Depending on who’s predicting, yesterday’s Clean Air Act draft rule targeting carbon pollution from existing power plants will either revive the U.S. economy by tapping America’s spirit of energy innovation, or it will sink the economy as the government attempts to remove coal and other carbon-intensive fuels from the country’s energy mix. Groups representing a broad cross-section of the U.S. economy wasted little time picking apart the Obama administration’s highly anticipated Section 111(d) rule for existing power plants. Yet the only firm consensus to emerge from early analysis is that the next two years — roughly 12 months of agency review and revision followed by another 12 months of state implementation — will be critical to evaluating the rule’s real effects.
“Extra renewables in one state could be used to offset emissions in another state,” said Kate Zyla, deputy director of the Georgetown Climate Center. The approach could be a lucrative opportunity for states that already have aggressive renewable energy targets to effectively export the emissions reductions associated with that activity. Some of this already occurs — for example when Midwestern wind farms sell renewable energy credits (REC) to utilities in states like Maryland or Delaware, which have their own renewable portfolio standards but less land on which to generate wind power within their borders.
Senate Majority Leader Harry Reid ruled out action yesterday before November on a package to renew dozens of expired tax breaks, including key incentives for renewable energy, biofuels and efficiency. The Nevada Democrat laid the blame for the impasse at the feet of Republicans, who filibustered the so-called tax extenders bill last month to object to Reid’s management of the floor. Minority Leader Mitch McConnell (R-Ky.) reiterated that criticism today and said Republicans would continue to push for amendment votes if Reid brings the bill back up. Asked whether he had decided the extenders bill would not return to the floor before the elections, Reid said the continued impasse meant that was the case, despite the fact that the bill has broad support from the business community.
Enormous amounts of capital investment — up to $2.5 trillion a year — will be needed to supply the world’s energy needs through 2035, according to a report released Monday by the International Energy Agency, the intergovernmental organization based in Paris. A total of $40 trillion would go to developing and maintaining energy supplies, with $8 trillion more being spent on energy efficiency, the organization said in the report.
Coal production and mine employment would decline under the Obama administration’s rule proposal for controlling greenhouse gases from existing power plants, according to U.S. EPA’s analysis. The regulatory impact analysis that accompanies the landmark proposal released today outlines scenarios where coal would take a hit at the expense of natural gas and other energy sources. “The EPA projects coal production for use by the power sector, a large component of total coal production, will decline by roughly 25 to 27 percent in 2020 from base case levels,” said the analysis. “The use of coal by the power sector will decrease by roughly 30 to 32 percent in 2030.
As U.S. EPA crafted today’s proposal to limit greenhouse gas emissions from existing power plants, the agency was asked by environmentalists to use a model that would incorporate both “systemwide” reductions and those that can be achieved at individual plants, while industry advocates warned that such an approach would be challenged in court.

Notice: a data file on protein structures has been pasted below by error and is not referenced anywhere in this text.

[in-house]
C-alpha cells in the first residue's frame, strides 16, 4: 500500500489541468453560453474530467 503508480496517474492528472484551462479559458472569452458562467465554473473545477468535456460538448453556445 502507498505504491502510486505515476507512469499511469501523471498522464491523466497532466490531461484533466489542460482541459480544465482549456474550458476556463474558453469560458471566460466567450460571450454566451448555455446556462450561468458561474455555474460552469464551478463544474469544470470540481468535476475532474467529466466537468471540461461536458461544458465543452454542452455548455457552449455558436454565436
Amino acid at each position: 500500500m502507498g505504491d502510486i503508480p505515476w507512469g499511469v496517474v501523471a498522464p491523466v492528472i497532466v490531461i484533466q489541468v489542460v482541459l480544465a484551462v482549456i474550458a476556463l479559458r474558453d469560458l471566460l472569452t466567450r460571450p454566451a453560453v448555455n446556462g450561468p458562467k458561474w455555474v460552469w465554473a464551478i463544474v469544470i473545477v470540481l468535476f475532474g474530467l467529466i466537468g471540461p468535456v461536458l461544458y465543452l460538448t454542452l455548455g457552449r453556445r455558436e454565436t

In the end, the proposal released this morning incorporates both “inside the fence line” and “outside the fence line” options, designating both as best systems of emissions reduction (BSER) for today’s power fleet.
Public health experts said Monday that if the president could make the new rules stick, reductions in air pollution would be likely to pay off in better health. Carbon dioxide from coal burning, a main cause of global warming, does not cause heart or lung problems itself, but the soot, chemicals and particles that accompany it can make people sick. For instance, researchers in New York City, led by Dr. George D. Thurston of the New York University School of Medicine, found that on days with high levels of ozone and air pollution, hospital admissions for respiratory problems rose about 20 percent.
Lawmakers from both parties vowed yesterday to pull out all the stops to block President Obama’s landmark rule to slash greenhouse gas emissions. But their supporters off Capitol Hill were privately grappling with a starker reality: No matter how many bills are introduced or appropriations riders floated, the regulatory process will march on unabated. “I’m kind of depressed,” said one Republican lobbyist who privately acknowledged that any effort to block the rule in Congress would be a “fool’s errand.”
President Obama’s new plan to fight climate change depends heavily on states’ devising individual approaches to meeting goals set in the nation’s capital, a strategy similar to the one he used to expand health care, often with rocky results. Rather than imposing a uniform standard for reducing power plant carbon emissions, the regulation unveiled on Monday offers the states flexibility to pick from a menu of policy options. But as with health care, the policy could lead to a patchwork of rules that frustrate businesses and invite resistance from states that oppose the policy.
Windmills do more than grind grain, and there’s a lot you may not know about wind energy. Here are six surprising facts to bring you back in the loop on one of America’s most promising energy opportunities.